Limerick gardai to keep cars seized during murder investigation

David Hurley

Reporter:

David Hurley

A BALLYNANTY man who was arrested and questioned about the murder of a 24-year-old man more than two years ago has failed in his bid to have two cars seized by gardai returned to him.

A BALLYNANTY man who was arrested and questioned about the murder of a 24-year-old man more than two years ago has failed in his bid to have two cars seized by gardai returned to him.

The man, who can’t be named for legal reasons, made a Police Property Application at Limerick District Court in relation to a 1998-registered Toyota Avensis and a 2002-registered Toyota Corolla.

The vehicles were seized in 2010 by gardai investigating the murder of Lee Slattery whose body was found in a shallow grave near Moyross on May 31, of that year.

The body of the 24-year-old who was from Ballynanty was found in an area of open ground at Knockalisheen Road a number of days after he had been reported missing.

Post mortem results showed he had been shot in the head.

Opposing the Police Property Application, Det Sgt James Ruddle, Mayorstone, said the murder investigation is ongoing, “very much alive” and is being conducted as “expeditiously as possible”.

He confirmed the two cars were seized a number of months after Mr Slattery’s body was found and that they are still in the possession of gardai.

He denied suggestions from the applicant that the cars were returned to him before being seized again some time later.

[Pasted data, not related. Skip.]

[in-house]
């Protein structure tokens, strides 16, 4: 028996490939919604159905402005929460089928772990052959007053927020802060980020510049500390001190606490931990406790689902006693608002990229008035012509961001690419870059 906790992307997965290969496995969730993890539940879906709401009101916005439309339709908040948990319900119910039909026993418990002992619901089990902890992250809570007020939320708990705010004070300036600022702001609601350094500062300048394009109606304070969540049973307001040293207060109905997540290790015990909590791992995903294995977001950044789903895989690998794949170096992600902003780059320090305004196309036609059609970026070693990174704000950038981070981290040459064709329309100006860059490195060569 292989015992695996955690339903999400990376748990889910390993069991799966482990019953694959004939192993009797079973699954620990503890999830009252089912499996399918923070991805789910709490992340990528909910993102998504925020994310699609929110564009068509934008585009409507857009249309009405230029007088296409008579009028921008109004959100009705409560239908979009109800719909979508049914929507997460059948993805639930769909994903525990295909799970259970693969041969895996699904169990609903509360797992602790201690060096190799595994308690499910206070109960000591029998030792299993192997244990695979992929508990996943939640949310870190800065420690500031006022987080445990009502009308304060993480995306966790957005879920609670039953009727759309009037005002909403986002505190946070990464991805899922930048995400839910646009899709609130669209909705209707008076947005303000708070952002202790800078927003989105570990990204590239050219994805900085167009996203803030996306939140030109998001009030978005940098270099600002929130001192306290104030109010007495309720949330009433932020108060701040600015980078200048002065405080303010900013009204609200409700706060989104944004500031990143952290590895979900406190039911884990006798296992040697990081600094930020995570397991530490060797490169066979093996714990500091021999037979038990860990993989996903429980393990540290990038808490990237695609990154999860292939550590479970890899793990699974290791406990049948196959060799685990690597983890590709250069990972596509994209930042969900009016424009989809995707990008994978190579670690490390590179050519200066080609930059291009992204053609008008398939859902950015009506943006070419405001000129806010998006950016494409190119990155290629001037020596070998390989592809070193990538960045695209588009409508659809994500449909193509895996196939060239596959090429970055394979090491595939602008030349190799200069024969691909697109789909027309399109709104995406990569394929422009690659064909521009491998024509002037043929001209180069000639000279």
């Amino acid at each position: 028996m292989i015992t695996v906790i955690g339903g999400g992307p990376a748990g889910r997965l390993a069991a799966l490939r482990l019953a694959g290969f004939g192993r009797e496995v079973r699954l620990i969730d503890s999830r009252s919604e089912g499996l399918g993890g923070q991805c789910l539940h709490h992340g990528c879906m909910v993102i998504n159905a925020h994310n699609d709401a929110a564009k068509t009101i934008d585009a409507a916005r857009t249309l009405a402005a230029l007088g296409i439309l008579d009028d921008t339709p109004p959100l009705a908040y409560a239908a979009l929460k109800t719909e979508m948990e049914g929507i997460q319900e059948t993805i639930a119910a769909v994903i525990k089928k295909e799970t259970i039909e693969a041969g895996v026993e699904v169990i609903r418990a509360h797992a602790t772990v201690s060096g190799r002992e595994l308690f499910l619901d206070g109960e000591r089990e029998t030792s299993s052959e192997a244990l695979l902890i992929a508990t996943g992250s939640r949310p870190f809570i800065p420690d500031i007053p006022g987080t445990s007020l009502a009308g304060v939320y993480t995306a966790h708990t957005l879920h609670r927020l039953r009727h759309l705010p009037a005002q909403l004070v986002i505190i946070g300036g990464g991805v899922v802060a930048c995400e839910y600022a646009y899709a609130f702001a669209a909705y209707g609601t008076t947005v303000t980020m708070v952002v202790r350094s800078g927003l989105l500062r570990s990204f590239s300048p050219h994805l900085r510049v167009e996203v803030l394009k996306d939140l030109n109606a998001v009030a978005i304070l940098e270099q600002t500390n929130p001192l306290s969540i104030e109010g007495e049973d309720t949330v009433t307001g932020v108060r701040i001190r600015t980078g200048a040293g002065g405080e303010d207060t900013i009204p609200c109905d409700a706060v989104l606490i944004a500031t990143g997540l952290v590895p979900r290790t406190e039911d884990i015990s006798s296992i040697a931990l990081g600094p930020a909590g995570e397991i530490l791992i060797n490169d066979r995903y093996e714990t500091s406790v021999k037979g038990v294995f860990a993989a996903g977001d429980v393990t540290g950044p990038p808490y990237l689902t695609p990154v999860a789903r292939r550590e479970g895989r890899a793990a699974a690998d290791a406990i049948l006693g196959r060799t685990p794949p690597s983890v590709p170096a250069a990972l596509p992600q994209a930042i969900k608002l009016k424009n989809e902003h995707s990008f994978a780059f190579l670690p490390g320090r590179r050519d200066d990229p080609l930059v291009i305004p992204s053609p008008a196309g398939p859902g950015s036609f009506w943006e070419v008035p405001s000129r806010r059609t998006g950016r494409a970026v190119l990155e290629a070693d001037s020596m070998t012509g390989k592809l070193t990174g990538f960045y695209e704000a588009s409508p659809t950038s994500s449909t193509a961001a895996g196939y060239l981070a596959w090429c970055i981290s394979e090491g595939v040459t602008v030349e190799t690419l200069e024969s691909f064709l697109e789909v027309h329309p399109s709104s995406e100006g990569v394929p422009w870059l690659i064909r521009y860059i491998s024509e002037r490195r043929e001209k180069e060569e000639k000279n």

He said the vehicles, which have been forensically examined, were “central to the investigation” into Lee Slattery’s murder and that further examinations may have to be conducted in future.

However, he said he could not say how much longer gardai may need to keep the two cars for.

Det Sgt Ruddle told Judge Eugene O’Kelly that a number of arrests have been made as part of the murder investigation and that gardai are “following up on certain information”.

He told the court he could not disclose specific details in open court for operational reasons.

In his evidence, the applicant said he had originally bought the Corolla before giving it to his daughter and he said the Avensis belonged to his son.

Sgt Donal Cronin submitted that because the applicant was not the registered owner of either vehicle, he was not entitled to seek their return.

Judge O’Kelly agreed saying he had “no standing whatsoever”. The judge also noted that the vehicles were of a “significant vintage” and have “very little monetary value”.

The file into Lee Slattery’s murder is not yet complete and nobody has ever been charged in connection with his death.